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Re: Fwd: Re: DAML-S ProcessModel

From: David Martin <martin@ai.sri.com>
Date: Tue, 27 May 2003 07:31:14 -0700
Message-ID: <3ED376B2.58728717@ai.sri.com>
To: Michael Kifer <kifer@cs.sunysb.edu>
CC: bparsia@isr.umd.edu, www-ws@w3.org

Hi Michael --

a couple quick points ...

Michael Kifer wrote:

> >>>>> Message from Bijan Parsia <<bparsia@isr.umd.edu> > writes:
>     > Me == >>
>     > Sudhir Agarwal <agarwal@aifb.uni-karlsruhe.de> == >
>     >>> To support choreography, composition, simulation, verification
>     >>> and similar activities.
>     >>>
>     >>
>     >> OK. And How?
>     > Well, the short answer is to direct you to the paper list on
>     > the daml-s site.
> Bijan,
> can you be more specific about which papers address the aforesaid problems
> in the context AND make essential use of DAML-S process specification
> sublanguage (where all kinds of composition and if-then-else are required).
>     >>> >Why should a web service
>     >>> >provider show how his services works?
>     >>>
>     >>> Because I, the client, might have need to coordinate with
>     >>> different phases of some one of his services. For example, if
>     >>> some step of the service requires feedback, authorization,
>     >>> etc. from me, I might want to know when to look for such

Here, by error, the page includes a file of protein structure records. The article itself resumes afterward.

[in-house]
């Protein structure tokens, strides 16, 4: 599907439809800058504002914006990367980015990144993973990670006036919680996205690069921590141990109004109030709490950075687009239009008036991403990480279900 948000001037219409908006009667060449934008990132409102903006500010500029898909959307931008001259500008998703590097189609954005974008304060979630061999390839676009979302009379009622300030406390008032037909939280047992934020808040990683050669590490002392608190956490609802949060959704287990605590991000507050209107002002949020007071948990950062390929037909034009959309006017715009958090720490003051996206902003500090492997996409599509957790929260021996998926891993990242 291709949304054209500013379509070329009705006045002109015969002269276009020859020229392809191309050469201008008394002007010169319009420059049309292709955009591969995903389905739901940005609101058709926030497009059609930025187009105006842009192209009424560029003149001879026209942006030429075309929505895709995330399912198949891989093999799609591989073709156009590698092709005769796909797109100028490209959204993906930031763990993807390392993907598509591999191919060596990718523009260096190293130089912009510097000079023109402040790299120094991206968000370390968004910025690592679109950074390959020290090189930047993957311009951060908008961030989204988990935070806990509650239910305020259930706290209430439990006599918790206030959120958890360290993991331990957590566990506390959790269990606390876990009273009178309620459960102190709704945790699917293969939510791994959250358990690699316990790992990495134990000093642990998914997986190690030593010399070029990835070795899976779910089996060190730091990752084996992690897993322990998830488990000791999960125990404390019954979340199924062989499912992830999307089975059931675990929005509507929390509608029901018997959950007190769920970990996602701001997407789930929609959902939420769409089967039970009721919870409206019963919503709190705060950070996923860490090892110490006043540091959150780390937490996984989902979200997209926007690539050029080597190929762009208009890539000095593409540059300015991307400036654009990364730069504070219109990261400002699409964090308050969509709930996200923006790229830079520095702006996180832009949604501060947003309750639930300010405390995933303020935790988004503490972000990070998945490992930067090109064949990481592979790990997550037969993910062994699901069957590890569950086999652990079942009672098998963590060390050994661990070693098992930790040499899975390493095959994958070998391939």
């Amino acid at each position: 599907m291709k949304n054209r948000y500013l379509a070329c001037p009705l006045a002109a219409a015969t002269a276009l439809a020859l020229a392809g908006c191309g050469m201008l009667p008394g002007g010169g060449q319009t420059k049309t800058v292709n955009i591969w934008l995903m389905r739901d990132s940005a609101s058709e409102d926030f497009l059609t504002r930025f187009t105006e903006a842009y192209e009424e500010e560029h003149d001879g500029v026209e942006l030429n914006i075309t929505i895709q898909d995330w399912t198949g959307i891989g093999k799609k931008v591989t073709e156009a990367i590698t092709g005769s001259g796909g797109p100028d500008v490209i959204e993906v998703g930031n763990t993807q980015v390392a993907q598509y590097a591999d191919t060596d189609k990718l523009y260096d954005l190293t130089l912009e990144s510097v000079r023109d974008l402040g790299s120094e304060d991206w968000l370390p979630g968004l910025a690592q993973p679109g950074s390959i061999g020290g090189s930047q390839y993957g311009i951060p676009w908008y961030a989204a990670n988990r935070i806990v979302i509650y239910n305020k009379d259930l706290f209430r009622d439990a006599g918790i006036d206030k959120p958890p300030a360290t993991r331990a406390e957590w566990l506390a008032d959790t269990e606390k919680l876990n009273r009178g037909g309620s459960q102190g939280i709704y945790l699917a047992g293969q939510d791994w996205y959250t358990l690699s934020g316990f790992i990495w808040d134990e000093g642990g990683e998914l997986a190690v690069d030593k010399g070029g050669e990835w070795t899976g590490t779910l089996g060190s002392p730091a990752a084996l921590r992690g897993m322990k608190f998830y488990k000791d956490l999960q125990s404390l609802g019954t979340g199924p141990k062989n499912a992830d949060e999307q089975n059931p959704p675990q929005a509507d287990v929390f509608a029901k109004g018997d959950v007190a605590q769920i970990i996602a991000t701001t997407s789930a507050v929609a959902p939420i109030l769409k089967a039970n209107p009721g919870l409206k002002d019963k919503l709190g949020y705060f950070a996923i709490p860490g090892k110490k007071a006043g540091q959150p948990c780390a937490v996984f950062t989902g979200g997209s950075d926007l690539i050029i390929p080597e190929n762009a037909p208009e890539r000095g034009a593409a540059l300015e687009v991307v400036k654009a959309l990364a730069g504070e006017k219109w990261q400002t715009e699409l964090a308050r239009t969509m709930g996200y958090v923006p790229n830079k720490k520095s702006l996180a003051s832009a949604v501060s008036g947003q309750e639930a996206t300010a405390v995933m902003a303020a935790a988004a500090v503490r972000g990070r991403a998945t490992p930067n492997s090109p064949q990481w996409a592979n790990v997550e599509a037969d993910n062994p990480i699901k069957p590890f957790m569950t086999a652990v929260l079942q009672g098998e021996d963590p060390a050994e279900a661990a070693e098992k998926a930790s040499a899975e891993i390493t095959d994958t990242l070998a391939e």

>     >>> requests. If it involves transfer of money, I may have fairly
>     >>> complex arrangements to make for this.
>     >>>
>     >>
>     >> Requirements of a web service belong in the preconditions.
>     > Maybe not all requirements. Maybe some things are modeled
>     > better eleswhere. We are talking engineering tradeoffs, yes?
>     > As far as I can tell, you didn't consider the needs I outlined
>     > above.
>     > What if I *need*, or just *want*, to have fine grained
>     > monitoring of the service your provide. I want *auditability*,
>     > and *oversight*. I don't just want a progress bar.
> But for this you don't need to know the exact process model that underlies the
> service. I have seen this argument a few times, but haven't seen a
> concrete use case (beyond general arguments).

>     > Why do I want these things? Well, first, who cares as long as
>     > I want them? But a rational reason is to coordinated with
>     > other activities. If I'm supposed to pay *at a particular
>     > point* I might want to delay the actual transfer of fund in my
>     > *internal* accounts until the last second.
> For this you need to know the constituent subprocesses and constraints
> over them. You don't need to know the exact structure of the process
> (such as if-then-else's and friends).

I don't think Bijan was trying to say that having the exact structure of the
process is the *only way* to enable these things.  And I don't think anyone on the
DAML-S Coalition has tried to argue that it's the only way.  However, it might be
that having the exact structure is easier to work with and/or more familiar and